Tesla Plan to Change the Global Battery Supply Chain

Benchmark Mineral Intelligence monitors and advises the global battery industry. They gave their reaction to Tesla anode and cathode and lithium announcements.

The World produced 180 GWh of batteries in 2019.

Tesla is going upstream in the battery supply chain. This will change the world from a China-dominated battery supply chain.

Piedmont Lithium Limited has entered into a five-year deal to supply Tesla with spodumene concentrate (“SC6”) from Piedmont’s North Carolina deposit.

Benchmark Minerals Intelligence does not know how Tesla would be able to eliminate the steps in battery production or make the silicon cathode or the anode.

Tesla’s announcements are an earthquake for the battery supply chain and the mines and suppliers.

SOURCES- Benchmark Mineral Intelligence, Tesla, MeetKevin
Written By Brian Wang, Nextbigfuture.com (Brian owns shares of Tesla)

9 thoughts on “Tesla Plan to Change the Global Battery Supply Chain”

  1. I think that this is way bigger than other Battery Day news and less likely to be achieved as stated. I am not clear on sourcing of all rare materials as easily and locally as seems to be implied — and then there's Labor. I am prepared to be WOWed, however.

  2. The World's First American Made EV Battery

    Meanwhile, back in the 20th century

    The Gen I EV1 models, released in 1996, used lead-acid batteries, which weighed 1,175 lb (533 kg). The first batch of batteries were provided by GM's Delco Remy Division; these were rated at 53 amp-hours at 312 volts (16.5 kWh), and initially provided a range of 60 miles (97 km) per charge. 


    Or, if we want to really look into what reality says, rather than marketing speak (A.K.A "lies that are lied by lying liars"), we can go all the way back to the 19th century

    The first Baker vehicle was a two seater with a selling price of US$850. One was sold to Thomas Edison as his first car.[2] Edison also designed the nickel-iron batteries used in some Baker electrics. These batteries have extremely long lives.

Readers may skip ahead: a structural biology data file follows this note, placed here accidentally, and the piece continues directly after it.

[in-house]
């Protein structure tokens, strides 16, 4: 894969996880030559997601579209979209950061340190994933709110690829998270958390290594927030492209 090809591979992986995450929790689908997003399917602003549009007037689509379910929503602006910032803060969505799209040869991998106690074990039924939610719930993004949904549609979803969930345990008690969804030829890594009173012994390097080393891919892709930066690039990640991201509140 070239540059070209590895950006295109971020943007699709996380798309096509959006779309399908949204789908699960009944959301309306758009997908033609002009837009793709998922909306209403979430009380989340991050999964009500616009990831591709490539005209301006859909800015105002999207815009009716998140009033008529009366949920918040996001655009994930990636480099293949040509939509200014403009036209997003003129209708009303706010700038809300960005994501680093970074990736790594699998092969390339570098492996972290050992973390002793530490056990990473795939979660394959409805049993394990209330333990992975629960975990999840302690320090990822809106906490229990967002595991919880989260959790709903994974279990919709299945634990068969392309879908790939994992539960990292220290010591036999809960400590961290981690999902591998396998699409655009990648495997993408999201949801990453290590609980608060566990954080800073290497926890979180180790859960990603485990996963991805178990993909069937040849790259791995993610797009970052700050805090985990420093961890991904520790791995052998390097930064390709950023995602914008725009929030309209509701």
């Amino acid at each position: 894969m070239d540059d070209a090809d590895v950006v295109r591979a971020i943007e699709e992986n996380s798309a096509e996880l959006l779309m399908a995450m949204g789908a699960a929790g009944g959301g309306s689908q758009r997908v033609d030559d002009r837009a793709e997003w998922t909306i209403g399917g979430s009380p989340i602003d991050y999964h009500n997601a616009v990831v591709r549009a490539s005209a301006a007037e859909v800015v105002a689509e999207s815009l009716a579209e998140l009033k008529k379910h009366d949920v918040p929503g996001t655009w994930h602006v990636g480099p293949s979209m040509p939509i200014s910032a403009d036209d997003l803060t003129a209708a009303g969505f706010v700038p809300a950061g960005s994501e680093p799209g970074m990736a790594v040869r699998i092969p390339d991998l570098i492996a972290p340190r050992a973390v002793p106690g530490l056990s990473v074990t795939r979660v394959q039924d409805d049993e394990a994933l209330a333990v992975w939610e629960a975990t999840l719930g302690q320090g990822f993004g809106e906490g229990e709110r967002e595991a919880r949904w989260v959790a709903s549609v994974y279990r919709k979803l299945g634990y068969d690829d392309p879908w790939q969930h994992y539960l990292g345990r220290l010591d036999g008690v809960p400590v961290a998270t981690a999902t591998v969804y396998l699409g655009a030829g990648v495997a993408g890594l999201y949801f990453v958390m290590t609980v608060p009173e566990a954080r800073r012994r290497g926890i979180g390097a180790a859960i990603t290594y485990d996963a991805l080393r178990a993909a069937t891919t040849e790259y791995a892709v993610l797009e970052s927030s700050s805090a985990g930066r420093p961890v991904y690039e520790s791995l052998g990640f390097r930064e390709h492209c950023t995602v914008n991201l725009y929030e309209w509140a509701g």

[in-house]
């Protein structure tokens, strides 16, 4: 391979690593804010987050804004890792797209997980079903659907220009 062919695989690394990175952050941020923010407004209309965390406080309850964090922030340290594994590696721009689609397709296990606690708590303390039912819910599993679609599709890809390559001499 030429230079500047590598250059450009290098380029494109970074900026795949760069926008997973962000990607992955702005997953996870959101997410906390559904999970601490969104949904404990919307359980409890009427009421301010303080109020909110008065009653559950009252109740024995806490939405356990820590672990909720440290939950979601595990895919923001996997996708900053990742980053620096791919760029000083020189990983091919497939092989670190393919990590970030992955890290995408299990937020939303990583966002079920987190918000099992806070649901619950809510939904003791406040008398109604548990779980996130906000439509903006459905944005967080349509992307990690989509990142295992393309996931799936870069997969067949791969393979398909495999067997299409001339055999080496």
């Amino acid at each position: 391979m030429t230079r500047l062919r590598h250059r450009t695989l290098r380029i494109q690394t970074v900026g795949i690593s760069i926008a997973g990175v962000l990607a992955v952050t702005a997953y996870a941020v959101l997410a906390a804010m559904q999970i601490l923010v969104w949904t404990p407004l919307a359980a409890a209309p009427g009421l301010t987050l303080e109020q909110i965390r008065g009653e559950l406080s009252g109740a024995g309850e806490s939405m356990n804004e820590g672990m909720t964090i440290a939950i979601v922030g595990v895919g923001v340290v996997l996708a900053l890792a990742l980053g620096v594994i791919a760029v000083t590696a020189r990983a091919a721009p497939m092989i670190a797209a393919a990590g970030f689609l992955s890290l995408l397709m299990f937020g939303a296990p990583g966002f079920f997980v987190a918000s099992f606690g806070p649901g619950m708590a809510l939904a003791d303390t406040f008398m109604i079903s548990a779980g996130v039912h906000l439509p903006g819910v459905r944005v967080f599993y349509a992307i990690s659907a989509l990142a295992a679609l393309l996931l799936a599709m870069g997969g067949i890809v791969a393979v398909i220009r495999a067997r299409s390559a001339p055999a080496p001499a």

3. Only if it is cheaper per kWh. The batteries are already good enough, so the only important (or almost only) metric is price. And I have a hard time seeing graphene batteries becoming cheaper than ordinary run-of-the-mill lithium ion batteries….

  4. I keep watching the "Benchmark Minerals Intelligence" for some interesting arguments, but I wait in vain. What I hear is a lot of "ping pong" going back and forth where one analyst claims that "if it was so easy, then it would have been done already" and the next one answering that "yes, the chemical and battery industry would already have done it".

    But not a single explanation why this must be the case in the specific examples. Why must it take several days to make a cell-to-car body battery? Why must it take several years to switch to a larger form factor for the battery? A.s.o.

    Newsflash: Tesla under promises! Where you say it's impossible to have 10 GWh in 2021, my guess is that they will have it in *early 2021*. When you think it is unlikely to have 100 GWh in 2022, my bet is on 200 GWh in 2022. Simply because Tesla has switched to delivering more than what they promise.

  5. One the one hand, "Teslas battery day will reverberate across the industry" and on the other hand "Tesla will not be able to implement all their improvements in a short time". Not even in 5 years. I.e. getting to 100 GWh in 2022 is not realistic.

    So.. They are arguing that the industry will have to adapt to Tesla, but Teslas time plan i unrealistic? Is that not having it both ways?

  6. The analysts of Benchmark Mineral Intelligence from keep claiming that Teslas scaling of their battery production will not happen at the speed that they claim. To motivate this, they keep reiterating that "the laws of physics are what they are" and that you cannot scale up the supply chain as quickly as Tesla assumes.

    But is it really a consequence of physics that a supply chain is a certain size? I think not. I also did not catch any explanation why this would be so, i.e. how physics limits the growth of the supply chain. I mean, if you are chatting away for more than one hour, surely you could make that link between "physics" and growth rate of the supply chain if there were one?

    I guess this is just a catch phrase to make their arguments sound more consequential than they really are.

  7. The guys from Benchmark Mineral Intelligence keep making simple mistakes when judging the feasibility of Teslas silicon anodes. They say that they had the "impression" that the anodes would contain 100% and that this is not feasible, but the battery day presentation clearly claimed 20% silicon in the anode. To make things worse, one of the analysts said he "had to go back and listen to the presentation again". If he did this, why did he not catch the clearly enunciated number 20%?

  8. Kings Mtn, NC has one of the largest proven reserves of Lithium ore (spodumene) in the world. But, the refiner there was only using imported ore. I wonder if they are going to be mining locally again? Kings Mtn, is about 25 miles from Charlotte.

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